Back in September, while at a pumpkin patch with her kids, Samantha Bee caught a glimpse of the late-night TV boys' club in all its glory.
She saw a tweet with a photo from an October Vanity Fair story lauding the new era of late-night comedy. The spread featured household names—Colbert, Fallon, Conan, Kimmel, Oliver—as well as lesser-known hosts like James Corden and Larry Wilmore. Trevor Noah, who hadn't yet debuted at The Daily Show, was also there. There weren't, however, any women.
"It was like a troll job, for sure," Bee now says. "and they were trolling the public." So she instantly released a troll job of her own: a photoshopped image of her face on a centaur's body shooting lasers out of her eyes. "BETTER," Bee quipped on Twitter.
Now, four months later, Bee is set to break into the fraternity: Her new show, Full Frontal With Samantha Bee, debuts Monday at 8 p.m. EST on TBS. And forget the typical dude-sitting-behind-a-desk late-night aesthetic—Full Frontal will feature a standing Bee riffing in front of a line of TV screens and throwing to on-location segments, covering everything from Syrian refugees in Jordan to the treatment of female US veterans.
We caught up with Bee leading up to the February 8 premiere to discuss satire and feminism, diversity in the workplace, and the rise of Donald Trump.
Mother Jones: You joined a predominantly male team at The Daily Show from a four-woman comedy troupe in Toronto. How did you manage that transition?
Samantha Bee: It wasn't a gender concern for me. It was like, "Oh, I've just gone from having a relatively relaxing life and doing comedy at my own pace to suddenly sitting in a room with people whose work I've admired for years and years." I definitely felt out of my league at first. Building a show once a month is vastly different from making a show happen every day with high-quality comedy. The pace was very fast, so your ideas get a hard "no" very fast. I just had to get used to that. I just had to get used to that pace. I didn't know how to edit myself. You need to learn how to kill your joke babies right away if they don't work, and that was a great lesson. I became a great editor of my own material. You've gotta have a lot of ideas, and it's gotta happen fast.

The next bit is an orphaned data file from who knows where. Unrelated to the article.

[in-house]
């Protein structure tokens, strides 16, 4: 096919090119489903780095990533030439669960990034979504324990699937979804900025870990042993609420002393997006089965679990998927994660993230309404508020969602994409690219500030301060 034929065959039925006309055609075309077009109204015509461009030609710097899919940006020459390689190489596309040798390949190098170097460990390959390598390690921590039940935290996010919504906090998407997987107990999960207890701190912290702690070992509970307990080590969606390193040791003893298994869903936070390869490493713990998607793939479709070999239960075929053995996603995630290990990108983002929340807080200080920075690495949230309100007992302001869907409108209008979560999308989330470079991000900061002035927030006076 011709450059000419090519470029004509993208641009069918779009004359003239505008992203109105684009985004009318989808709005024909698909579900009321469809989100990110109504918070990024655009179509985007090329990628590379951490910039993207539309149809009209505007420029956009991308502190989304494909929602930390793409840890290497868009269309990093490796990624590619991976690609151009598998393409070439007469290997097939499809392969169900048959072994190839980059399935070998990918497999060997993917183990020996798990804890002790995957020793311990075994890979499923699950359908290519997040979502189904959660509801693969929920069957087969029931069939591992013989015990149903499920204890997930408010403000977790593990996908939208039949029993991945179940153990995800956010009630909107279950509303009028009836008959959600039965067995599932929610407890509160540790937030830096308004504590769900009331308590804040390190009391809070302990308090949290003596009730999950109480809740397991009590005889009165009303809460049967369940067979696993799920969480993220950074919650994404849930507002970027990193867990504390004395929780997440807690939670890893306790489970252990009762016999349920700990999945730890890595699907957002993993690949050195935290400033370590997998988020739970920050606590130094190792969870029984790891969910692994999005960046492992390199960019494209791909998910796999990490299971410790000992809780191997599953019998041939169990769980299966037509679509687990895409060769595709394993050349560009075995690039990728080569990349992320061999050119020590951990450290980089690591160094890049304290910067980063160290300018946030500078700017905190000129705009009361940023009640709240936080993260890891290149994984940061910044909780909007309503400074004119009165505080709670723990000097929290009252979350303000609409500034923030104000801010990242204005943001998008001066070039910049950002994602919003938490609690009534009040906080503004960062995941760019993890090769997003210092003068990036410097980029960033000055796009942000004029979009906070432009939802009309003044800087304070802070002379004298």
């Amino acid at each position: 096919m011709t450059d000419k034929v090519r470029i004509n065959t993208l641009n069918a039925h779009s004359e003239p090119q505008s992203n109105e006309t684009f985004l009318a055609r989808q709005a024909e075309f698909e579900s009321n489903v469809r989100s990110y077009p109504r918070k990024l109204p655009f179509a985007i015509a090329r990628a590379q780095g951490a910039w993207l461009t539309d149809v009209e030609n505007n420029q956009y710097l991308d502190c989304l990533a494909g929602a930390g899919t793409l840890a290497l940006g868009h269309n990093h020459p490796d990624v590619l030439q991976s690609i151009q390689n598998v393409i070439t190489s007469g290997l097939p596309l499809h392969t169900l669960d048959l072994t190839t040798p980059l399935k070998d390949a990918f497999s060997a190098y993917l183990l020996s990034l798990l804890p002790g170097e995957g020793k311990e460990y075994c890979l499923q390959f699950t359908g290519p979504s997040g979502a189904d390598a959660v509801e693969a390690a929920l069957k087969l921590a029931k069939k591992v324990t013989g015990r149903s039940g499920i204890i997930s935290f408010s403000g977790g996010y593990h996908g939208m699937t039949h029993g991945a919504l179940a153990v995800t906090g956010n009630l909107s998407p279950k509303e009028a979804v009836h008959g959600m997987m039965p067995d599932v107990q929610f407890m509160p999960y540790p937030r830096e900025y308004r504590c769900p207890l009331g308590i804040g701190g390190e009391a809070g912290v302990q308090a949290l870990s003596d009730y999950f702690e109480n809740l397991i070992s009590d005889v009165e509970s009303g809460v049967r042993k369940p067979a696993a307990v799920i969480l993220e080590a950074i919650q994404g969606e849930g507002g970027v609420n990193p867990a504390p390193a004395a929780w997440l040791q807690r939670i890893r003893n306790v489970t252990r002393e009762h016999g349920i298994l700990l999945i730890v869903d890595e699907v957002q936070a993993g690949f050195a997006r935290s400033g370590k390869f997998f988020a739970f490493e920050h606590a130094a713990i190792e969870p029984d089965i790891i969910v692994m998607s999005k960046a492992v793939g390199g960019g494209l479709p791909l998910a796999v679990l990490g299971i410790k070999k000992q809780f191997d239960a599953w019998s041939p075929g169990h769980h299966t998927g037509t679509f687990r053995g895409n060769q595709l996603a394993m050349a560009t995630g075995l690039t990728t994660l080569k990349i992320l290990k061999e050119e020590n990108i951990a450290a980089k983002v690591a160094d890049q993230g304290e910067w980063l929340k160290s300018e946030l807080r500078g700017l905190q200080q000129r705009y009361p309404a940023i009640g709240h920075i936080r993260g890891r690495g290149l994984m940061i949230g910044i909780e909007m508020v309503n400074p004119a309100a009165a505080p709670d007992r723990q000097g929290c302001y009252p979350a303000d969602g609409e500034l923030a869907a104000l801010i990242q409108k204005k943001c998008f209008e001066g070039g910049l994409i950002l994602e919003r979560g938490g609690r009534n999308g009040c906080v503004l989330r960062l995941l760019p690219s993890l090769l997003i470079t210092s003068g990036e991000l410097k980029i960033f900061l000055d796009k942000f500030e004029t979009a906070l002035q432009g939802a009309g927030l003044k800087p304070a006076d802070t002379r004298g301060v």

MJ: You started at The Daily Show in 2003, after the start of the Iraq War. As a Canadian, how prepared did you feel commenting on American politics?
SB: We follow US politics quite closely in Canada. It was definitely something I was interested and motivated to follow. It was a part of my life keeping up with international stuff and keeping up with what was happening in the United States. I didn't feel prepared. I didn't know anything about American history, really. [Laughs.] I mean, not in an immersive way. So in no way did I feel prepared for how it would be. It's that imposter syndrome when you sit around thinking, "Why would they hire me? Oh my God, when are they going to figure out that I shouldn't be here?" I guess that they never figured it out. I got pretty lucky.
MJ: How do you think this current US election cycle would play out in Canada?
SB: Canadians, in general, are pretty awestruck by the kinds of character studies you get to do during a US election cycle. It's been true for any election cycle I've been a part of, for sure. It's such a circus, and it goes on forever. It's a long, long process, whereas in Canada, there's a set period of time within which to campaign and that's all you have. You don't have the kinds of funding. Canadians definitely watch it with their jaws on the floor. It's inconceivable to any Canadian that Donald Trump would even be spoken of in the same breath as the office of the presidency. Inconceivable. As a dual citizen of the two nations, I'm still awestruck by it. [Laughs.]. I think we all are. I'm not able to go there yet. Not quite.
MJ: What do you miss most about your time at The Daily Show?
SB: Well, I miss Jon, for sure. But when I left, I left with having had such a full and complete experience that I don't really miss it. I look back on those years with nothing but fondness. I enjoy making and building a new experience for myself, but anyone who I left there, I could still just call them. When it was finished for me, it was finished.
MJ: What are you happy to be done with?
SB: I will be excited to do a show one night a week. That's perfect for me. Doing a scripted show is hard, hard work. It's hard, physical, but we're going to get there soon. It's almost athletic. It's mentally athletic. It's physically athletic. It really breaks you down. That I will not miss. And also, I'm looking forward to being a host who's just directing things.
MJ: What does it mean to become the only female late-night host on television?